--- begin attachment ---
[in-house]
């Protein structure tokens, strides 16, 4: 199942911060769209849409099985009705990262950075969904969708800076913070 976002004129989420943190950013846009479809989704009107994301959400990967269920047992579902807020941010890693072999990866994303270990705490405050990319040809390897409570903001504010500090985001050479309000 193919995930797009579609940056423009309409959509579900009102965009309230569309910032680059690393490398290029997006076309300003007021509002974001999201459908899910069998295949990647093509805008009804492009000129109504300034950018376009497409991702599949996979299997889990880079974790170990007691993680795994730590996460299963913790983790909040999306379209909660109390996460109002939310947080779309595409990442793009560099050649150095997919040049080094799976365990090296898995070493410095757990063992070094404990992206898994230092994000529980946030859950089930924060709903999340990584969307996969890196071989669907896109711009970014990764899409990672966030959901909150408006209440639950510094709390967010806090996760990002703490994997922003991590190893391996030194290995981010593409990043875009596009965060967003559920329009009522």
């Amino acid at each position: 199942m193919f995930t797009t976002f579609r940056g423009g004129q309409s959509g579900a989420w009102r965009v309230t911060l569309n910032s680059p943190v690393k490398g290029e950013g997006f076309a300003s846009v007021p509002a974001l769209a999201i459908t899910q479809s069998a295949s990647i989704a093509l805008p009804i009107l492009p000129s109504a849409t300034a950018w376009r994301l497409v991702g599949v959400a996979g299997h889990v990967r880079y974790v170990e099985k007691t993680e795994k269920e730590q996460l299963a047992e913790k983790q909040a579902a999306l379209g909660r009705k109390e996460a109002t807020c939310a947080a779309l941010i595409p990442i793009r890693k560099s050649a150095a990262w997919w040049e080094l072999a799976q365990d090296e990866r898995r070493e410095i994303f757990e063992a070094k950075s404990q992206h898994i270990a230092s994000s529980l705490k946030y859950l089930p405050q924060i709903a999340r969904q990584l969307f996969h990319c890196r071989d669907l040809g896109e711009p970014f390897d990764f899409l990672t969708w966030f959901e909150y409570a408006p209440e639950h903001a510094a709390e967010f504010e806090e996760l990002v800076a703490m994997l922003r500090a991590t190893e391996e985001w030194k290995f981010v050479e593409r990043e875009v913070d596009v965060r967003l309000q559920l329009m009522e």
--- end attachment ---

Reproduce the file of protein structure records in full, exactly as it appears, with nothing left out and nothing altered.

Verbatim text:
[in-house]
């Protein structure tokens, strides 16, 4: 199942911060769209849409099985009705990262950075969904969708800076913070 976002004129989420943190950013846009479809989704009107994301959400990967269920047992579902807020941010890693072999990866994303270990705490405050990319040809390897409570903001504010500090985001050479309000 193919995930797009579609940056423009309409959509579900009102965009309230569309910032680059690393490398290029997006076309300003007021509002974001999201459908899910069998295949990647093509805008009804492009000129109504300034950018376009497409991702599949996979299997889990880079974790170990007691993680795994730590996460299963913790983790909040999306379209909660109390996460109002939310947080779309595409990442793009560099050649150095997919040049080094799976365990090296898995070493410095757990063992070094404990992206898994230092994000529980946030859950089930924060709903999340990584969307996969890196071989669907896109711009970014990764899409990672966030959901909150408006209440639950510094709390967010806090996760990002703490994997922003991590190893391996030194290995981010593409990043875009596009965060967003559920329009009522």
């Amino acid at each position: 199942m193919f995930t797009t976002f579609r940056g423009g004129q309409s959509g579900a989420w009102r965009v309230t911060l569309n910032s680059p943190v690393k490398g290029e950013g997006f076309a300003s846009v007021p509002a974001l769209a999201i459908t899910q479809s069998a295949s990647i989704a093509l805008p009804i009107l492009p000129s109504a849409t300034a950018w376009r994301l497409v991702g599949v959400a996979g299997h889990v990967r880079y974790v170990e099985k007691t993680e795994k269920e730590q996460l299963a047992e913790k983790q909040a579902a999306l379209g909660r009705k109390e996460a109002t807020c939310a947080a779309l941010i595409p990442i793009r890693k560099s050649a150095a990262w997919w040049e080094l072999a799976q365990d090296e990866r898995r070493e410095i994303f757990e063992a070094k950075s404990q992206h898994i270990a230092s994000s529980l705490k946030y859950l089930p405050q924060i709903a999340r969904q990584l969307f996969h990319c890196r071989d669907l040809g896109e711009p970014f390897d990764f899409l990672t969708w966030f959901e909150y409570a408006p209440e639950h903001a510094a709390e967010f504010e806090e996760l990002v800076a703490m994997l922003r500090a991590t190893e391996e985001w030194k290995f981010v050479e593409r990043e875009v913070d596009v965060r967003l309000q559920l329009m009522e």